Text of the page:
The invented screw/bolt remover configuration can be integrally molded with other typical tool bits. For example, and as depicted in FIG. 5 a, elements of the invented configuration depicted in FIGS. 1 aa and 1 ba can be integrally molded with a typical spade flat bit (FIG. 5 a is a view of spade flat shown in slot of broken fastener) to optimize an already familiar tool. A typical spade drill comprises a shank adapted to be received in the chuck of a torque-imparting tool, the shank terminating in a flat cutting element often called a “spade flat.” The spade flat typically comprises cutting edges parallel to the shank and a cutting tip aligned with the shank and/or side cutting tips parallel to the shank but laterally displaced from the axis of the shank.

In FIGS. 5 a and 5 b the spade flat hybrid 50 is depicted as positioned at the slot of a broken screw 54, the screw countersunk into a workpiece 56. In operation, the cutting edges 14 of the spade flat hybrid 50 burrow into the head 58 of the screw. The center of the slot of the screw is shown as a pilot hole for the user of the hybrid bit 50.

In FIG. 5 a the invented hybrid tool, designated as numeral 50 defines cutting edges 14 in a counter-clockwise facing position of the spade flat 52 and on a tip 51 similar to either of the configurations depicted in FIGS. 1 aa and 1 ba. The bit 50 also comprises side cutting tips 53.

In FIG. 5 b the spade flat terminates in a triangular cutting element 59.

As with the embodiments depicted in FIG. 1, the spade flat can alternatively include a non-cutting edge and a scraping surface, having either a smooth or serrated topology.

The spade flat depicts a ″ size. However, this is for example only. Rather, a myriad of spade flat sizes are suitable, depending on the diameter of the residual fastener head 58 or shank remaining.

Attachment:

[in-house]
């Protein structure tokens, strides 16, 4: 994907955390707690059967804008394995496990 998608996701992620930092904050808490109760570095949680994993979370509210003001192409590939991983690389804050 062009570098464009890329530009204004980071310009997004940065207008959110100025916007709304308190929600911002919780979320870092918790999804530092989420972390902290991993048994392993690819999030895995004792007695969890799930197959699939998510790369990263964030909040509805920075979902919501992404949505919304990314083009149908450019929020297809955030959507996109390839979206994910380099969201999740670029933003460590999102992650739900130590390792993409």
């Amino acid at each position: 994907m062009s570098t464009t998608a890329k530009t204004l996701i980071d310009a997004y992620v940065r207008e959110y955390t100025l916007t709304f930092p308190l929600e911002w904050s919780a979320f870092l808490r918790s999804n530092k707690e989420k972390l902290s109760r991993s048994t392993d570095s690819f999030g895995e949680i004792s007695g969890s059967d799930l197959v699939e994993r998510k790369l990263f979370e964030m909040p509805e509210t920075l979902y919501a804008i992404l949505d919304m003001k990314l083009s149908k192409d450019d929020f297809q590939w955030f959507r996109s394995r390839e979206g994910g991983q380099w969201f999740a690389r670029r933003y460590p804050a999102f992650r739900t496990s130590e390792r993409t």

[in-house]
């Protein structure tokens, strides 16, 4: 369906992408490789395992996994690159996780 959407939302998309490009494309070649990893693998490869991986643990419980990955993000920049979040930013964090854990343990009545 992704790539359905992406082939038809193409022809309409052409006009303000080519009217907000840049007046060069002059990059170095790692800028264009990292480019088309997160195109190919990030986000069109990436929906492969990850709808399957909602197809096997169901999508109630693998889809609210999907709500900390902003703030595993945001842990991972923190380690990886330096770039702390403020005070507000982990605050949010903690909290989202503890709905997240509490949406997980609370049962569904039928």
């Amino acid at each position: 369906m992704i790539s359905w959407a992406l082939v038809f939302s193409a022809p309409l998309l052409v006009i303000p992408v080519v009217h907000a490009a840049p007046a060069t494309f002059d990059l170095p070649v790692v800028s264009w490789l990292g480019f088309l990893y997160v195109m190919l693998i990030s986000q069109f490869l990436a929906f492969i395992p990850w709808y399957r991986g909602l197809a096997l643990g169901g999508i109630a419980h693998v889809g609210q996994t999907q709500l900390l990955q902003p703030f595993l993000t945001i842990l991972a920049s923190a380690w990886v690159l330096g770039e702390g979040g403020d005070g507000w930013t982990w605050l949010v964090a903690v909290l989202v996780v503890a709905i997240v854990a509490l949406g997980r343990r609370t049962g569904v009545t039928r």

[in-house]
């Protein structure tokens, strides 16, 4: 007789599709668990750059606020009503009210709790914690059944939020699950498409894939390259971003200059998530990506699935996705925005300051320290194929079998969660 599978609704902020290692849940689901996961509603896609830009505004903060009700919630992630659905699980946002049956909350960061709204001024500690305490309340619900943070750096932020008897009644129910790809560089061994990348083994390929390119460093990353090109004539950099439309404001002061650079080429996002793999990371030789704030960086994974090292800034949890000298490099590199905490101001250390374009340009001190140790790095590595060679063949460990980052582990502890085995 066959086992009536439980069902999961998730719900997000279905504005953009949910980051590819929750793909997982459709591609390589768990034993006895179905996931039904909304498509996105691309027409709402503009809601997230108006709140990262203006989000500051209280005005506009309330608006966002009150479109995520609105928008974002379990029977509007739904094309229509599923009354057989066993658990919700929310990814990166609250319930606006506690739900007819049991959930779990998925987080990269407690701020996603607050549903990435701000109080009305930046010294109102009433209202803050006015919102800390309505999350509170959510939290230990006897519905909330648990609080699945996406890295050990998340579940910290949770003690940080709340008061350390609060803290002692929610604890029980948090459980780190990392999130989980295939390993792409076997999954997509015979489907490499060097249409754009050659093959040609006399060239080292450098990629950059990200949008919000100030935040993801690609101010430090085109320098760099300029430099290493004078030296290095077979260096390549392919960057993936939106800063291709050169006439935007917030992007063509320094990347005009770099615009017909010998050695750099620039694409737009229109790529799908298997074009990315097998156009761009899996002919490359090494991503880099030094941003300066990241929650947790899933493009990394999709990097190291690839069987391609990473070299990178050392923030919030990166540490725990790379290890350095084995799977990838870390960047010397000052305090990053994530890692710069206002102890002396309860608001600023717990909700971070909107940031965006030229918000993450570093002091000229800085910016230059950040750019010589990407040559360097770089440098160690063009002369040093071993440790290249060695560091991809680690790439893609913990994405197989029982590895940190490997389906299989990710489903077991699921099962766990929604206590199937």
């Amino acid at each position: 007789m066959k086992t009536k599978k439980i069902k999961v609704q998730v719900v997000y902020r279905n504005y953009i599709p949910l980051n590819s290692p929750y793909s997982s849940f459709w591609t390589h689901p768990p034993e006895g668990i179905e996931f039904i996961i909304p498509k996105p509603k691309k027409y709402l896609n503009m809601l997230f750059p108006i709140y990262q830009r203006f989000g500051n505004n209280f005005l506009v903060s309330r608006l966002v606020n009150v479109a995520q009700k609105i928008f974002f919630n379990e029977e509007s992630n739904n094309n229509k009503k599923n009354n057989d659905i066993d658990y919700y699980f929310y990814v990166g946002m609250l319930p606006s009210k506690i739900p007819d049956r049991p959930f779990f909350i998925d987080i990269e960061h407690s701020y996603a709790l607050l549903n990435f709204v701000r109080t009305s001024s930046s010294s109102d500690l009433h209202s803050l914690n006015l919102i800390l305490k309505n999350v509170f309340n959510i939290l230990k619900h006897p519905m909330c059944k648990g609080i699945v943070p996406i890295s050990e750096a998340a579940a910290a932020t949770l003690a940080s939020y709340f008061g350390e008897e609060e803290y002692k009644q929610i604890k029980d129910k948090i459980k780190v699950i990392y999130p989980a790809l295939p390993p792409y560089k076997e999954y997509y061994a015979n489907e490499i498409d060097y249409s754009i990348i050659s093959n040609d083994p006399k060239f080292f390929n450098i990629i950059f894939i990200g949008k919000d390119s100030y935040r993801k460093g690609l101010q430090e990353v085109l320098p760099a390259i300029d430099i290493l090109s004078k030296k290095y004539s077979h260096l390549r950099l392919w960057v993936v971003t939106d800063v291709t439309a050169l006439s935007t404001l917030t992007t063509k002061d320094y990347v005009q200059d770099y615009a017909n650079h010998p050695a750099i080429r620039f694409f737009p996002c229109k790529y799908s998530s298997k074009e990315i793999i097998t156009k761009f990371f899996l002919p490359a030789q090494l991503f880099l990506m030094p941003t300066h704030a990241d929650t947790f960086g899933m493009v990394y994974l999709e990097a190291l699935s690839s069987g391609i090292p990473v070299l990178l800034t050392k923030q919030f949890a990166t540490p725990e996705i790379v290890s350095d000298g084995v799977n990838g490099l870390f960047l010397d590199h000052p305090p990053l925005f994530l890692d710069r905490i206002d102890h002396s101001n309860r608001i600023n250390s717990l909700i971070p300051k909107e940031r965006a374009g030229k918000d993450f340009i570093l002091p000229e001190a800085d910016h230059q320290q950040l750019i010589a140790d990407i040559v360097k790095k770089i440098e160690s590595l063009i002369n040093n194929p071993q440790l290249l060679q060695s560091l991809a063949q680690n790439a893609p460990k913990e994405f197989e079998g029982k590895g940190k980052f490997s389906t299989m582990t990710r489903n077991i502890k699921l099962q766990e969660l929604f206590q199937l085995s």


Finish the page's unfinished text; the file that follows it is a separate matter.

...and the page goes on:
Another embodiment of a spade flat is depicted in FIG. 5 b where the cutting edges 14 assume a triangular shape.

It should be noted that the above described embodiments all depict left handed cutting configurations. However, if left handed fasteners are to be removed, then the herein disclosed embodiments with right handed cutting configurations would be utilized.

It should be further noted that the opposed cutting edges in each of the above-disclosed embodiments generally are configured at angles to the longitudinal axis of the respective bit which are either identical to each other, or different from each other, on the same bit.

Also, the invented bits can be configured to include a means for preventing the bits from dislodging from broken fasteners once engagement with said fasteners occurs. In this regard, “finders” may be installed. These are accessories associated with, and co-axial to, the shanks of the bits and in slidable communication therewith. Generally configured as cylinders or tubes, the finders are adapted to slide over the periphery of a fastener which is held fast in a work piece. As such, the finders maintain the bit in a position coaxial to the longitudinal axis of the fastener to assure adequate embedding of the bit into the fastener. The finder also prevents jumping or skipping of the bit from the fastener to adjacent surfaces of the workpiece, thus preventing marring or scuffing of said workpiece.

Another addition to the invented device is the positioning of a collar or radial projection about the circumference of the device. The collar or projection would be positioned intermediate the first and second end of the device and serve as a means for preventing penetration of the device into the fastener beyond the distance defined by the tip 19 of the device and the position of the collar.